U.S. Lifts Sanctions on Former Iranian Officials, Companies

On June 10, the United States lifted sanctions on three former Iranian officials and two companies previously involved in buying, selling, or transporting Iranian petrochemical products. One company was based in Hong Kong, and the other was based in mainland China. “These actions demonstrate our commitment to lifting sanctions in the event of a change in status or behavior by sanctioned persons,” Secretary of State Antony Blinken said. The Treasury clarified that the three men were no longer working for entities tied to Iran’s government.

Former Iranian Government Officials

  • Ahmad Ghalebani
  • Farzad Bazargan
  • Mohammad Moinie

Companies

  • Sea Charming Shipping Company (Hong Kong)
  • Aoxing Ship Management Shanghai LTD (China)

Secretary Blinken
Secretary of State Antony Blinken
The delisting was announced two days ahead of the sixth round of talks on bringing Iran and the United States back into compliance with the 2015 nuclear deal. State Department spokesperson Ned Price told reporters that the removal of sanctions had “absolutely no connection” to the diplomacy. Since April, the European Union has hosted the negotiations that include in the world’s six major powers – Britain, China, France, Germany, Russia, and the United States – and Iran. The Iranian delegation has refused to meet with the U.S. delegation since it is no longer a signatory. So European diplomats have relayed messages between the delegations based at separate hotels.

In a tweet on June 11, Iranian Foreign Ministry spokesperson Saeed Khatibzadeh said the delisting was not viewed as a sign of goodwill.  

 

On June 10, the State Department and the Treasury Department also announced sanctions on a smuggling network that funds the Houthi rebels in Yemen in cooperation with senior members of Iran’s Qods Force, the external operations arm of the Revolutionary Guards. Iran has allegedly funded and armed the Zaydi Shiite group, which took over Yemen’s capital, Sanaa, in 2014. “Led by Iran-based Houthi financier Sa’id al-Jamal, this network generates tens of millions of dollars in revenue from the sale of commodities, like Iranian petroleum, a significant portion of which is then directed through a complex network of intermediaries and exchange houses in multiple countries to the Houthis in Yemen,” the Treasury said.

The Treasury sanctioned Jamal, an Iranian national, as well as two Syrians, one Yemeni, one Indian, one Somali, and one Turkey-based businessman who holds a British passport. It also designated two companies based in the United Arab Emirates, one company based in Turkey, a Yemen-based exchange house, and a Gabon-flagged vessel that has been used to smuggle Iranian oil. “This network’s financial support enables the Houthis’ deplorable attacks threatening civilian and critical infrastructure in Yemen and Saudi Arabia,” said Andrea Gacki, director of the Office of Foreign Assets Control. The following are statements from the State Department and the Treasury on the delisting and the new sanctions.

 

Secretary of State Antony Blinken on June 10, 2021: “Today, the United States is designating Sa’id Ahmad Muhammad al-Jamal and other individuals and entities involved in an international network he has used to provide tens of millions of dollars’ worth of funds to the Houthis in cooperation with senior officials in Iran’s Islamic Revolutionary Guard Corps – Qods Force (IRGC-QF).  Those in al-Jamal’s network of front companies and intermediaries sell commodities, such as Iranian petroleum, throughout the Middle East and beyond and channel a significant portion of the revenue to the Houthis in Yemen.  We are designating al-Jamal pursuant to Executive Order (E.O.) 13224, as amended, for having materially assisted, sponsored, or provided financial, material, or technological support for, or goods or services to or in support of, the IRGC-QF.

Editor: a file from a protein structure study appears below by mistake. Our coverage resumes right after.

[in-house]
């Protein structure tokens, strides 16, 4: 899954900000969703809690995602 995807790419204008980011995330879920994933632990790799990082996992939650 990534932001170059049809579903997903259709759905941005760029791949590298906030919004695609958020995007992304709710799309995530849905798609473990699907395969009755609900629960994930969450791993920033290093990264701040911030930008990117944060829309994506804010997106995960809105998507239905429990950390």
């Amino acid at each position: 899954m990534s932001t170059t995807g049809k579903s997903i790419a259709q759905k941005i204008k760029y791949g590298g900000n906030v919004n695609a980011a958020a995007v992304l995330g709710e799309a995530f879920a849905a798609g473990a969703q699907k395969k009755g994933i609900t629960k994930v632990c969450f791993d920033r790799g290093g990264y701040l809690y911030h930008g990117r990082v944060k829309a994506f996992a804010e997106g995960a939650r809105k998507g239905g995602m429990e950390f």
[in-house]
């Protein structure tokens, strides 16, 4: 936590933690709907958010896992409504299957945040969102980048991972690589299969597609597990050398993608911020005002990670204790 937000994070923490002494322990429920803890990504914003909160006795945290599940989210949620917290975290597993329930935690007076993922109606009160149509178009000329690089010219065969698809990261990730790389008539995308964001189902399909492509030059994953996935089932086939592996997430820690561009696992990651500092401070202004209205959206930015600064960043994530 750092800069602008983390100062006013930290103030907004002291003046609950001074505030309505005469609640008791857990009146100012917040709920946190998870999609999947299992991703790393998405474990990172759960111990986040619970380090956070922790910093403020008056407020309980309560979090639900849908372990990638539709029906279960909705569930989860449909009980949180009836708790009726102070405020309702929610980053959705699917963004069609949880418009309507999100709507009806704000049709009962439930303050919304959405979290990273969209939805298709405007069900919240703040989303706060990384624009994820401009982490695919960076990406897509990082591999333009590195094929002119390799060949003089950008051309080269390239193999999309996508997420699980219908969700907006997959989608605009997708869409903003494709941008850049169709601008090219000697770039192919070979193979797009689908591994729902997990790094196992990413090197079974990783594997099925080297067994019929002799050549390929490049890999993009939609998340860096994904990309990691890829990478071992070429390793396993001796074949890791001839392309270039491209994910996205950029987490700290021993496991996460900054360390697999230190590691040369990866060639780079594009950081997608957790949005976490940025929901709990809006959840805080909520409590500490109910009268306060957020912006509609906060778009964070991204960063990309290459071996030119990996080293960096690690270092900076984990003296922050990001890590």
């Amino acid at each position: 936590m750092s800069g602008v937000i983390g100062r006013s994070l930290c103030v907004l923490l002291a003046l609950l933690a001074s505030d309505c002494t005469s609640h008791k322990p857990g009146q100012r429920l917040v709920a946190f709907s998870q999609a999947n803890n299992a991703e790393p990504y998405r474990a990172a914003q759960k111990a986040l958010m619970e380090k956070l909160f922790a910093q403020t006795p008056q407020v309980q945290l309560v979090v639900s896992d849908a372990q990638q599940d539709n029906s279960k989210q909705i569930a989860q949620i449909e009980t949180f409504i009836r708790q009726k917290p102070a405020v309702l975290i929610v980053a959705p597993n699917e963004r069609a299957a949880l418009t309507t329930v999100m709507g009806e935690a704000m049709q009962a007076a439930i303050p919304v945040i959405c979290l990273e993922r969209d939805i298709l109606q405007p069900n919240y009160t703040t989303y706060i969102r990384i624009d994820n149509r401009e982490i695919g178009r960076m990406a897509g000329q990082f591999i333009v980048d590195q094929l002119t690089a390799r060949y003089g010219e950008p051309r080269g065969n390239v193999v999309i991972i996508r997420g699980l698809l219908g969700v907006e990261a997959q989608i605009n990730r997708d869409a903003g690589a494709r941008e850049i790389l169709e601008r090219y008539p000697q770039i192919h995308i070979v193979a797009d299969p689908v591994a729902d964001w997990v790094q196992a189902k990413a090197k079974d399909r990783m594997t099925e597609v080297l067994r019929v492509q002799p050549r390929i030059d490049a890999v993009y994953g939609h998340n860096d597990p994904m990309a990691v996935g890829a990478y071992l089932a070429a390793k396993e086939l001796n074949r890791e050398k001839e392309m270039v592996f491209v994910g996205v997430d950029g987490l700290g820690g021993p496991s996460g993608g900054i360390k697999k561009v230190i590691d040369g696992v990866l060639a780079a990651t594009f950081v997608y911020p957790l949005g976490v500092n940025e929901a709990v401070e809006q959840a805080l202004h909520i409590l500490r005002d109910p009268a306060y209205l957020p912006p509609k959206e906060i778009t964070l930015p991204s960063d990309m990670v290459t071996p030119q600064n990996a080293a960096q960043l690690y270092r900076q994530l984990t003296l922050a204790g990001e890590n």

“The 11 other individuals, companies, and vessel sanctioned today play key roles in this illicit network, including Hani ‘Abd-al-Majid Muhammad As’ad, a Yemeni accountant who has facilitated financial transfers to the Houthis, and Jami’ ‘Ali Muhammad, a Houthi and IRGC-QF associate who helped al-Jamal procure vessels, facilitate shipments of fuel, and transfer funds for the benefit of the Houthis.  These 11 individuals, entities, and vessel are being sanctioned pursuant to E.O. 13224 for their relationships with al-Jamal and other parts of this network. 

“The United States is working to help resolve the conflict in Yemen and bring lasting humanitarian relief to the Yemeni people.  The Houthis’ ongoing offensive on Marib runs directly counter to those goals, posing a threat to the already dire humanitarian situation in Yemen and potentially triggering increased fighting throughout Yemen. 

“It is time for the Houthis to accept a ceasefire and for all parties to resume political talks.  Only a comprehensive, nationwide ceasefire can bring the urgent relief needed by Yemenis, and only a peace agreement can resolve the humanitarian crisis in Yemen.  The United States will continue to apply pressure to the Houthis, including through targeted sanctions, to advance those goals.

“Additionally, the U.S. Department of the Treasury and the Department of State are lifting sanctions on three former Government of Iran officials, and two companies previously involved in the purchase, acquisition, sale, transport, or marketing of Iranian petrochemical products, as a result of a verified change in status or behavior on the part of the sanctioned parties.  These actions demonstrate our commitment to lifting sanctions in the event of a change in status or behavior by sanctioned persons.”

 

The Treasury Department on June 10, 2021: “Today, the U.S. Department of the Treasury’s Office of Foreign Assets Control (OFAC) is designating members of a smuggling network that helps fund Iran’s Islamic Revolutionary Guard Corps-Qods Force (IRGC-QF) and the Houthis in Yemen.  Led by Iran-based Houthi financier Sa’id al-Jamal, this network generates tens of millions of dollars in revenue from the sale of commodities, like Iranian petroleum, a significant portion of which is then directed through a complex network of intermediaries and exchange houses in multiple countries to the Houthis in Yemen.

“This network’s financial support enables the Houthis’ deplorable attacks threatening civilian and critical infrastructure in Yemen and Saudi Arabia.  These attacks undermine efforts to bring the conflict to an end and, most tragically, starve tens of millions of innocent civilians,” said Director of the Office of Foreign Assets Control Andrea M. Gacki.  “Ending the suffering of millions of Yemenis is of paramount concern to the United States, and we will continue to hold accountable those responsible for widespread misery and deny them access to the global financial system.”